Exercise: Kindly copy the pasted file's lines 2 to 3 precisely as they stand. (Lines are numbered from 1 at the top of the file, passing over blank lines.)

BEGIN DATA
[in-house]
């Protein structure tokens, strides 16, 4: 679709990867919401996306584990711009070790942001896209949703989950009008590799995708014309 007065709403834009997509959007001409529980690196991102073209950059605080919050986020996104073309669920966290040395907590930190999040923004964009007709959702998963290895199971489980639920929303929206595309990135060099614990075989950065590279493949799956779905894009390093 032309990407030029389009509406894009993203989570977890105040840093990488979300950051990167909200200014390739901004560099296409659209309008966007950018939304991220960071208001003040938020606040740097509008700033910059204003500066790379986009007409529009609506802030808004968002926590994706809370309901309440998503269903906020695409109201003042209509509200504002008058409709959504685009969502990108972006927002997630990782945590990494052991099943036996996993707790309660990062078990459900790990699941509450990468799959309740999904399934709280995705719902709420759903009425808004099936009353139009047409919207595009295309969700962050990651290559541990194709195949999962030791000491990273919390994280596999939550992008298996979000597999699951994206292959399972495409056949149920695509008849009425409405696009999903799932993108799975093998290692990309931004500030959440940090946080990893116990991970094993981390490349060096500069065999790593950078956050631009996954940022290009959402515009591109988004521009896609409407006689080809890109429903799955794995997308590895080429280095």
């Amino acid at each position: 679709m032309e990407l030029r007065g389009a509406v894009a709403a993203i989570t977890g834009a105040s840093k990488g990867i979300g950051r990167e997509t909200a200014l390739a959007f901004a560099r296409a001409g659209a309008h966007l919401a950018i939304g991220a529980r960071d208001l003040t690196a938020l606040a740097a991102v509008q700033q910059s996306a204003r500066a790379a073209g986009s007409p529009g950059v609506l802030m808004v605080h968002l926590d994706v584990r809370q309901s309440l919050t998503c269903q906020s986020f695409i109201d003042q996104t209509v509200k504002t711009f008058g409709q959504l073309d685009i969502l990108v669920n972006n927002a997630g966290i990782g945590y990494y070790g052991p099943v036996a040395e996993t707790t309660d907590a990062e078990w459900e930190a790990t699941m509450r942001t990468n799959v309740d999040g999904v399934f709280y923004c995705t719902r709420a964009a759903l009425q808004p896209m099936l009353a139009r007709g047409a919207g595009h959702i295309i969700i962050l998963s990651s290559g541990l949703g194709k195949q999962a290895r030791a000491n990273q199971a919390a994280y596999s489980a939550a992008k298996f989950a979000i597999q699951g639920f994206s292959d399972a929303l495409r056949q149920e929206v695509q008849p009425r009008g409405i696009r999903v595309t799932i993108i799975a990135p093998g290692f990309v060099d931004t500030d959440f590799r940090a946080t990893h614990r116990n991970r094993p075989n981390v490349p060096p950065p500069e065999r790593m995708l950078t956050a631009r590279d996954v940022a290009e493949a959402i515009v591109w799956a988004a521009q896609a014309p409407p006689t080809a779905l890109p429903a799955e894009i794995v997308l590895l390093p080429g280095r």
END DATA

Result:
């Protein structure tokens, strides 16, 4: 679709990867919401996306584990711009070790942001896209949703989950009008590799995708014309 007065709403834009997509959007001409529980690196991102073209950059605080919050986020996104073309669920966290040395907590930190999040923004964009007709959702998963290895199971489980639920929303929206595309990135060099614990075989950065590279493949799956779905894009390093 032309990407030029389009509406894009993203989570977890105040840093990488979300950051990167909200200014390739901004560099296409659209309008966007950018939304991220960071208001003040938020606040740097509008700033910059204003500066790379986009007409529009609506802030808004968002926590994706809370309901309440998503269903906020695409109201003042209509509200504002008058409709959504685009969502990108972006927002997630990782945590990494052991099943036996996993707790309660990062078990459900790990699941509450990468799959309740999904399934709280995705719902709420759903009425808004099936009353139009047409919207595009295309969700962050990651290559541990194709195949999962030791000491990273919390994280596999939550992008298996979000597999699951994206292959399972495409056949149920695509008849009425409405696009999903799932993108799975093998290692990309931004500030959440940090946080990893116990991970094993981390490349060096500069065999790593950078956050631009996954940022290009959402515009591109988004521009896609409407006689080809890109429903799955794995997308590895080429280095």
């Amino acid at each position: 679709m032309e990407l030029r007065g389009a509406v894009a709403a993203i989570t977890g834009a105040s840093k990488g990867i979300g950051r990167e997509t909200a200014l390739a959007f901004a560099r296409a001409g659209a309008h966007l919401a950018i939304g991220a529980r960071d208001l003040t690196a938020l606040a740097a991102v509008q700033q910059s996306a204003r500066a790379a073209g986009s007409p529009g950059v609506l802030m808004v605080h968002l926590d994706v584990r809370q309901s309440l919050t998503c269903q906020s986020f695409i109201d003042q996104t209509v509200k504002t711009f008058g409709q959504l073309d685009i969502l990108v669920n972006n927002a997630g966290i990782g945590y990494y070790g052991p099943v036996a040395e996993t707790t309660d907590a990062e078990w459900e930190a790990t699941m509450r942001t990468n799959v309740d999040g999904v399934f709280y923004c995705t719902r709420a964009a759903l009425q808004p896209m099936l009353a139009r007709g047409a919207g595009h959702i295309i969700i962050l998963s990651s290559g541990l949703g194709k195949q999962a290895r030791a000491n990273q199971a919390a994280y596999s489980a939550a992008k298996f989950a979000i597999q699951g639920f994206s292959d399972a929303l495409r056949q149920e929206v695509q008849p009425r009008g409405i696009r999903v595309t799932i993108i799975a990135p093998g290692f990309v060099d931004t500030d959440f590799r940090a946080t990893h614990r116990n991970r094993p075989n981390v490349p060096p950065p500069e065999r790593m995708l950078t956050a631009r590279d996954v940022a290009e493949a959402i515009v591109w799956a988004a521009q896609a014309p409407p006689t080809a779905l890109p429903a799955e894009i794995v997308l590895l390093p080429g280095r």